By Amanda Reed, Communications Intern
As a teenager I was familiar with the term sexual harassment, but I believed it was an uncommon issue. I didn’t realize that was what I was experiencing at my first job. When a coworker made lewd comments or one of the assistant managers asked inappropriate questions I felt uncomfortable but was unsure what to do. I thought I could ignore these incidents and get through the day. Sometimes I wondered if I should talk to my general manager but I worried I would be seen as “causing trouble.” Looking back I know I wasn’t overreacting.
In United States history, slaves and domestic servants were vulnerable to sexual coercion since laws did little to protect them. Although abolitionists were writing an essay and talking about how this issue affected slaves, society placed blame on these women for being “promiscuous by nature” or not fighting off perpetrators. Following the Civil War, women’s right advocates — including Susan B. Anthony and Elizabeth Cady Stanton — fought for the pardon of Hester Vaughn, a dairymaid and housekeeper. Vaughn’s boss had fired her from her job when he learned Vaughn was pregnant with his child. She was later found with her dead infant after giving birth alone and in poverty. Vaughn was charged with infanticide, found guilty and sentenced to death. Protesters of Vaughn’s sentence argued that gender and class restrictions put her at risk for sexual coercion; the backlash to Vaughn’s sentence eventually persuaded the governor of Pennsylvania to pardon her.
Groups such as the Women’s Christian Temperance Movement and labor activists worked to protect women from sexual harassment and coercion in the late 19th and early 20th centuries. These efforts lessened in the 1920s as female workers were expected to know how to deal with sexual harassment on their own. Guidebooks advised them to learn how to handle unwanted advances in the workplace and to quit if they were unable to ward off lecherous coworkers.
The passage of Title VII in 1964 prohibited sex discrimination in the workplace. Cornell University activists coined the term sexual harassment in 1975, and this pervasive problem was finally given a name. Public awareness of the issue has risen since then. In 1991, law professor Anita Hill alleged that Supreme Court justice nominee Clarence Thomas had sexually harassed her when they worked together. Although the Senate confirmed Thomas’ nomination, Hill’s actions encouraged more women to speak out.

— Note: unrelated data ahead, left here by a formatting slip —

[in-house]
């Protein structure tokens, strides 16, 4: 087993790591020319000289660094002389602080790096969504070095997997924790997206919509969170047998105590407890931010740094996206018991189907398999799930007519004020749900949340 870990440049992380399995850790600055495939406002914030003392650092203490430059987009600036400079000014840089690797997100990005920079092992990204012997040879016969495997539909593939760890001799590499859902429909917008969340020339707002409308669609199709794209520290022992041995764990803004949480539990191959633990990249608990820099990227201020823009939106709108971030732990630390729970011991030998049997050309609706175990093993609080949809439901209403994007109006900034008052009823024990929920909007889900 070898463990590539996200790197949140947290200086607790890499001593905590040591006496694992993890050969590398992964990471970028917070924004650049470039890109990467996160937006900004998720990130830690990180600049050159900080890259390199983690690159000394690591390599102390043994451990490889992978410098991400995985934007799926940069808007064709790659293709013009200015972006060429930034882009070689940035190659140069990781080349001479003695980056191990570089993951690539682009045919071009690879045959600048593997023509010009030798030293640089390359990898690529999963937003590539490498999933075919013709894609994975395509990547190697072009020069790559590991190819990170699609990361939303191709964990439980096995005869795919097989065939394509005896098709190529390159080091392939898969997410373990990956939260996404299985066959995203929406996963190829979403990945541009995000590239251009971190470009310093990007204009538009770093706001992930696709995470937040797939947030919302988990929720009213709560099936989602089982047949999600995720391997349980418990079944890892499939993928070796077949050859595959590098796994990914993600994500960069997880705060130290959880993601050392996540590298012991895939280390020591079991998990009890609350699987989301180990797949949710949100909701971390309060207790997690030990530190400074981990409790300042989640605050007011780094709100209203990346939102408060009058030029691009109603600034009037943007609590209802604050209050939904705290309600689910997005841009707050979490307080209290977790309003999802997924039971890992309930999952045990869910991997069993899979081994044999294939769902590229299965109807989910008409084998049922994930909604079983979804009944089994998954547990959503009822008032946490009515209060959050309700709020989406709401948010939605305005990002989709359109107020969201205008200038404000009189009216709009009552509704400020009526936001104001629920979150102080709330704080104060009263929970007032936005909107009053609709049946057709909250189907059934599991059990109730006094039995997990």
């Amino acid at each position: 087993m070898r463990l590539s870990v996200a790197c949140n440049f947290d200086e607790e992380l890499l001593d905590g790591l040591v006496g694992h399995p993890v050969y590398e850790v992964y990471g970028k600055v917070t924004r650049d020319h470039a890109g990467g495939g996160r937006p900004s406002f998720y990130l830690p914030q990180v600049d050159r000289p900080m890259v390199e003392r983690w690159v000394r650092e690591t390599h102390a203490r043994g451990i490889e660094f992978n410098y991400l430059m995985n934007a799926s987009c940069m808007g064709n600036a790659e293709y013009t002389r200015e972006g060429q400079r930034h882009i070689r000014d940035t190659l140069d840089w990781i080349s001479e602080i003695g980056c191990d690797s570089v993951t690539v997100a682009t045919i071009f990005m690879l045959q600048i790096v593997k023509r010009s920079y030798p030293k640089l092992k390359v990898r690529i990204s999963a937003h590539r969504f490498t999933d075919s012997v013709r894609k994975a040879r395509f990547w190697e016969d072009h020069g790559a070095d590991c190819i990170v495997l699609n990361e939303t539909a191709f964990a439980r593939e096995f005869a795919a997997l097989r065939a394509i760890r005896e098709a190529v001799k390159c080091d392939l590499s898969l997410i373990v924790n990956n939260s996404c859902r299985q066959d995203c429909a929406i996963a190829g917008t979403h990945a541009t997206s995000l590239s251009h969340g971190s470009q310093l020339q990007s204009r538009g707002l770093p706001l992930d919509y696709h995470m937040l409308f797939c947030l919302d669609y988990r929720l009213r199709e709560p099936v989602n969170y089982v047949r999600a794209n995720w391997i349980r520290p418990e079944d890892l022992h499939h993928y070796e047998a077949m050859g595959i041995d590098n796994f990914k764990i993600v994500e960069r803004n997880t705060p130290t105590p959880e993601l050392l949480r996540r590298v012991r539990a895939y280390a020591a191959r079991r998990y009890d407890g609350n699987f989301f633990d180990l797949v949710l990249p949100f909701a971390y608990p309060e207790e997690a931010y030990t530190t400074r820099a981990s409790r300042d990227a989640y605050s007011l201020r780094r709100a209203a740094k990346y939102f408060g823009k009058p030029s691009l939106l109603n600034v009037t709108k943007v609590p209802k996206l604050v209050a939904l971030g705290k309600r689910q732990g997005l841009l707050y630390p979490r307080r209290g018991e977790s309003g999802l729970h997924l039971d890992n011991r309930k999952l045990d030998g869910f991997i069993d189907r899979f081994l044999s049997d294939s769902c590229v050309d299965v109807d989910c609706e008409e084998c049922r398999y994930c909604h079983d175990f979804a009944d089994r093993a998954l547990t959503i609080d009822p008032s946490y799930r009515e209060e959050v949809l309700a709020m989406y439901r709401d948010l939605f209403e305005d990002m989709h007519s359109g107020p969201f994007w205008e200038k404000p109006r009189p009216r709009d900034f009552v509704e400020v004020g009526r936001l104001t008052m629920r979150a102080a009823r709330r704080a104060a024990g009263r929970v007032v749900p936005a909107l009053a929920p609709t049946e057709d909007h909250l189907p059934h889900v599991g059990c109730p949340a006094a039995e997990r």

That same year, the Civil Rights Act was amended to allow victims a jury trial when seeking compensatory and punitive damages under Title VII. The number of sexual harassment cases rose from 6,127 in 1991 to 15,342 in 1996. Over that same period, awards to victims under federal laws rose from $7.7 million to $27.8 million. Nonetheless, the legislation limited the amount of damages based on the number of employees working for the company being sued.
Due to changing laws, instances of quid pro quo harassment (when a person in a position of power demands sexual favors) have decreased. Hostile environment harassment (when an employee faces extreme or widespread unwanted sexual comments and behaviors), however, has continued. Only 5-15 percent of women experiencing this category of harassment take legal action; of those cases, only 50 percent are found to have cause. Today, a stereotype exists that women who report harassment are being oversensitive, fabricating their stories or trying to get back at a male coworker. Some people see this as an historical issue that is being blown out of proportion.
These attitudes discourage employees from trusting their instincts and speaking up — I know they discouraged me. Workplaces aren’t always safe or comfortable environments for women, and women’s concerns aren’t always taken seriously. Sexual harassment may have a name, but we don’t always recognize it.
9 responses to “A Brief History of Sexual Harassment in the United States”